Miami Valley Disaster Recovery

The Miami Valley Regional Planning Commission (MVRPC) will serve as the designated leader of the Long-Term Community Disaster Recovery Network, helping the counties, cities, townships and villages impacted by the devastating Memorial Day tornadoes create a plan for recovery.  While the primary focus was on disaster response within local jurisdictions, Emergency Management teams at the County and State level coordinated these efforts.  Now, our Region is ready to move toward long-term recovery for all impacted communities and coordinated, cooperative strategic planning for resiliency is critical.

“Estimates are that the Long-Term Community Disaster Recovery efforts may take a decade or more to accomplish,” said MVRPC Executive Director, Brian O. Martin. “MVRPC will lead this important work for as long as it may take to bring our Region back stronger than ever before.”

As part of the National Disaster Recovery Framework model, the Long-Term Community Disaster Recovery Network led by MVRPC will focus efforts on planning and policy in the following areas: Housing Planning & Policy; Community Planning and Capacity Building; Economic Recovery; Natural and Cultural Resources Recovery; Health & Social Services Recovery; and Infrastructure Systems Recovery. This will result in resiliency and preparedness for future disasters.   

Learn more about the Miami Valley Disaster Recovery Network Structure or read the Miami Valley Long Term Disaster Recovery Summary Narrative for more detailed information.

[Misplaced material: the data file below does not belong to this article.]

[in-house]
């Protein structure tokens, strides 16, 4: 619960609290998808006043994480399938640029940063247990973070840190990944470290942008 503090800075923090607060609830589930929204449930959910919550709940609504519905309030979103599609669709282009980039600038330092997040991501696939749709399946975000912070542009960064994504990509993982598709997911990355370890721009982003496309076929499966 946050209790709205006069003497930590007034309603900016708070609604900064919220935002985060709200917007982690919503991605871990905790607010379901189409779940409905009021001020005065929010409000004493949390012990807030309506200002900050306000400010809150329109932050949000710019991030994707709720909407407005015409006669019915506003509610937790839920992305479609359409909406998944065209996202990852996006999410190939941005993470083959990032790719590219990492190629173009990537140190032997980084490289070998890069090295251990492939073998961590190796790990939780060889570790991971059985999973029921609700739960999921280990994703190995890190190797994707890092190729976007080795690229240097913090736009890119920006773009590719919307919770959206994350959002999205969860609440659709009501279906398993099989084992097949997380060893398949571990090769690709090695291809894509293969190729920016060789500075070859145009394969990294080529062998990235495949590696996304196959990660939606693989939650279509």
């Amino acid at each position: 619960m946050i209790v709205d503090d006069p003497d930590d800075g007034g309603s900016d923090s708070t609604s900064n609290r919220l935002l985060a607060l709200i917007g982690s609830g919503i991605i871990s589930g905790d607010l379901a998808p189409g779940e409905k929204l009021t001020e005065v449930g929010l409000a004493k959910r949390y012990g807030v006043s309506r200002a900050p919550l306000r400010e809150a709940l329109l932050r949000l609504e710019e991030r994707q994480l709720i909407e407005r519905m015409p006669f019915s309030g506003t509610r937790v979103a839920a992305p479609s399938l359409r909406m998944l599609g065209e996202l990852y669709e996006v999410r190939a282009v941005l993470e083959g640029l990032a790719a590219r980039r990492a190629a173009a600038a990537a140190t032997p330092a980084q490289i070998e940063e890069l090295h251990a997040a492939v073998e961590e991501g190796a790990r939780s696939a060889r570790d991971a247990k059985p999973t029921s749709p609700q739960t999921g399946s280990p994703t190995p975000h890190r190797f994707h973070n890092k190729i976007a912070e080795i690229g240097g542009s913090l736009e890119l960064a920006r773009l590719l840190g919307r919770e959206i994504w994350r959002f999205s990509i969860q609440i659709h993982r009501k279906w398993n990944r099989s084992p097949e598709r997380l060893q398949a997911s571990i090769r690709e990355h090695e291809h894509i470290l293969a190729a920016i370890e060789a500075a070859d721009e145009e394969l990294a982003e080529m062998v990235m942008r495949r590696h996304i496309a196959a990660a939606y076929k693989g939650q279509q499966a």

In late August, MVRPC convened leaders from impacted jurisdictions across multiple counties, most of whom are already MVRPC members.  Attendees each shared the major disaster recovery challenges in their communities and Martin shared with attendees what they can expect from MVRPC’s leadership of the long-term disaster recovery effort. View the Miami Valley Long-Term Community Recovery August 27,2019 Meeting Summary & Resources for more information.

“We will to work with them to lead a strategic planning process to assess the allocation of disaster relief funds from multiple federal agencies to meet needs throughout the Region,” said Martin. “We will provide technical assistance in federal fund applications, in project administration, compliance and evaluation.”

While the Region begins to plan for long-term community recovery, there are still individuals and families struggling to overcome the challenges brought by the disaster.  More than 7,000 homes were damaged and of these, over 1,500 were destroyed. The majority of these properties are in Harrison Township, Trotwood, Northridge, Old North Dayton, Brookville, Beavercreek, and Celina. Thousands are still uncertain about permanent housing, rebuilding and repairing damaged properties, and navigating unexpected financial impact. 

A new tornado helpline designed to help survivors that need additional assistance with recovering from the tornadoes is now available. Accessing information, services and resources can be extremely challenging. Survivors who would like assistance in navigating their recovery can call United Way's 211 HelpLink and they will be directed to special operators who will register them for one-on-one case management assistance.  Tornado assistance operators are available Monday through Friday from 8 AM to 8 PM and can be reached by calling 211.  Tornado affected residents in Clinton County can use the toll-free 855-405-7629 number.

If you or someone you know needs assistance, please visit where you will find access to all available resources assembled by the amazing group of non-profit and volunteer organizations who are working together to help those impacted rebuild their lives.  The website also offers opportunities to sign up for volunteer shifts to aid disaster relief, including the upcoming Massive Move-In and Community Clean-Up events on September 14, 2019. We hope that you will continue to be involved in our Region’s recovery.